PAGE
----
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Small businesses face big challenges in privacy law overhaul

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The Australian government recently made a new law that lets them make businesses share user information, even if it’s protected by secret codes.

If businesses can’t access encrypted data for the government, they have to make tools so the police can get to users’ info.

Starting in 2024, small businesses can’t escape privacy rules. This affects a lot of businesses, and if they don’t follow the rules, they’ll get fined and might damage their reputation if data gets leaked.

For small business owners, making a privacy plan that follows the rules can be hard. That’s why it’s crucial to get help from privacy experts. A privacy plan is like a set of rules inside the company that makes sure they follow the privacy laws. With the right help, businesses can put in good processes to lower risks from data and privacy rules and stick to their business goals.

Hana Lee, qualified data privacy expert and start-up and capital leader at Melbourne law firm, Burch&Co,  urges small businesses to take a proactive approach and start building a fit-for-purpose privacy program to navigate the sweeping reforms in data privacy.  “In 2024, there is not a single business that does not work with or store customer data in some way,” Hana said. “When it comes to privacy considerations, an ounce of prevention is worth a pound of cure. The Privacy Act amendments serve as a motivator to learn about essential privacy protections and take a more mindful approach to storing sensitive customer information.”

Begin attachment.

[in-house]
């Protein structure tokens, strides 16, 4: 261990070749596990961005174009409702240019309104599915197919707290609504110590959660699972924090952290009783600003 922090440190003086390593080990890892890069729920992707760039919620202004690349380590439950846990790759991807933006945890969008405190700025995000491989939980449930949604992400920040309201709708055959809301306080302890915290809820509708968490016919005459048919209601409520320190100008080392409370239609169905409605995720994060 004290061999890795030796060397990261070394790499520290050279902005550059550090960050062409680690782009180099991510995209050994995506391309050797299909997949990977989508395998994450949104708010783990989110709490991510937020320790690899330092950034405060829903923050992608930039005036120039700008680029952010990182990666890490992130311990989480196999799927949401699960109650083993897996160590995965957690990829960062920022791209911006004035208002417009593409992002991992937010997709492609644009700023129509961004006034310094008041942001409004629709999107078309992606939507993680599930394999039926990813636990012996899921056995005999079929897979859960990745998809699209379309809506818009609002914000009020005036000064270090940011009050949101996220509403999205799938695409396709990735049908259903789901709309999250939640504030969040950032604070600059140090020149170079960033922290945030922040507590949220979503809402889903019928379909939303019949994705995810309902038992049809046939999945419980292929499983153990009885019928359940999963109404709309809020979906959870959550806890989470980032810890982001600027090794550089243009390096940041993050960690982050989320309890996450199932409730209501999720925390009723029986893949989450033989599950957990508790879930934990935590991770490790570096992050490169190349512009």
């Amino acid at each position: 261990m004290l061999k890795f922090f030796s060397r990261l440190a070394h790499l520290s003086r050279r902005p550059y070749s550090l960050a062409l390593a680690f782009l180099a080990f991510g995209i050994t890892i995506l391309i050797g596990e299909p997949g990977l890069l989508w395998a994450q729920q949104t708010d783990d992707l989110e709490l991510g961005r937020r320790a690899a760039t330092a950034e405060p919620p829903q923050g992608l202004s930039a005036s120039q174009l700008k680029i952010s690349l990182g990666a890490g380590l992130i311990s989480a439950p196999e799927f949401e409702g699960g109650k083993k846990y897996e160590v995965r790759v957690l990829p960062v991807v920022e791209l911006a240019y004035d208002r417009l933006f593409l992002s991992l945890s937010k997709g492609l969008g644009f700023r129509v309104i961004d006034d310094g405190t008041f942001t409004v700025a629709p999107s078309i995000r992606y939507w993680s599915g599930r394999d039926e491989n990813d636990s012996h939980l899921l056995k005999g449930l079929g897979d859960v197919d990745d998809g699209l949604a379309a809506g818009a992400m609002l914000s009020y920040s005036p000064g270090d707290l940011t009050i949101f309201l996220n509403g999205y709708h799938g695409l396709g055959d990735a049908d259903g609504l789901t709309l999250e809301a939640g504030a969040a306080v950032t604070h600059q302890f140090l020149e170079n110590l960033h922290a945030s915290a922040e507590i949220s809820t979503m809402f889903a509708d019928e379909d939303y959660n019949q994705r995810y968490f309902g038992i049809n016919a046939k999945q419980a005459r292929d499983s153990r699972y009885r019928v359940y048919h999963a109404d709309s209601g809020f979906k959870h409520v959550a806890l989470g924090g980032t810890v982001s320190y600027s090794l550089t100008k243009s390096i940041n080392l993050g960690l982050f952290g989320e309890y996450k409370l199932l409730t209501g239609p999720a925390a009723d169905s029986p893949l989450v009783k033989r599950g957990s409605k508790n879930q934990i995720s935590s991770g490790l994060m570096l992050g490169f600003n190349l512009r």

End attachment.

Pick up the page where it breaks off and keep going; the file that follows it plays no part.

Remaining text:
“The removal of the small business exemption to the Privacy Act in 2024 increases compliance demands on small businesses and startups, particularly those reliant on technology and customer data collection. 

With over 92% of businesses to be impacted, those that fail to comply with the Privacy Act will face increased financial penalties, in addition to reputational risk from data breaches.”

In February 2023, the Australian Attorney-General’s Department revealed 116 recommendations derived from insights provided by stakeholders over the previous two years, addressing 30 key themes. While acknowledging the positive impact of Australia’s digital economy on innovation and productivity, the report also voiced concerns about data breaches and privacy issues.

In response to these concerns, the report put forward a comprehensive proposal to modernize privacy laws, adapting them to the demands of the digital age. The objective is to combat identity fraud and scams while ensuring the global competitiveness of Australian businesses.

Out of the 116 recommendations, the government embraced a total of 106 proposals. Among these, 38 are categorized as “agreed,” while 68 are labeled as “agreed in-principle.” It’s essential to note that both classifications hinge on focused and broader consultations before arriving at a final decision. The government aims to enshrine these recommendations into legislation in 2024.

Furthermore, alongside accepting the majority of recommendations, the government took “note” of 10 suggestions but chose not to adopt them. These specific recommendations primarily concern political exemptions and specific protections for deidentified information.

No matter if a business is big or small, having a good privacy plan means they know where they’re not following the rules and have a plan to fix it. While Australia’s privacy laws are getting stricter, there are good examples from other countries that small businesses can follow. Privacy pros know the best ways businesses in countries with strict privacy laws do things and can give custom advice to follow the rules in every part of the business. 

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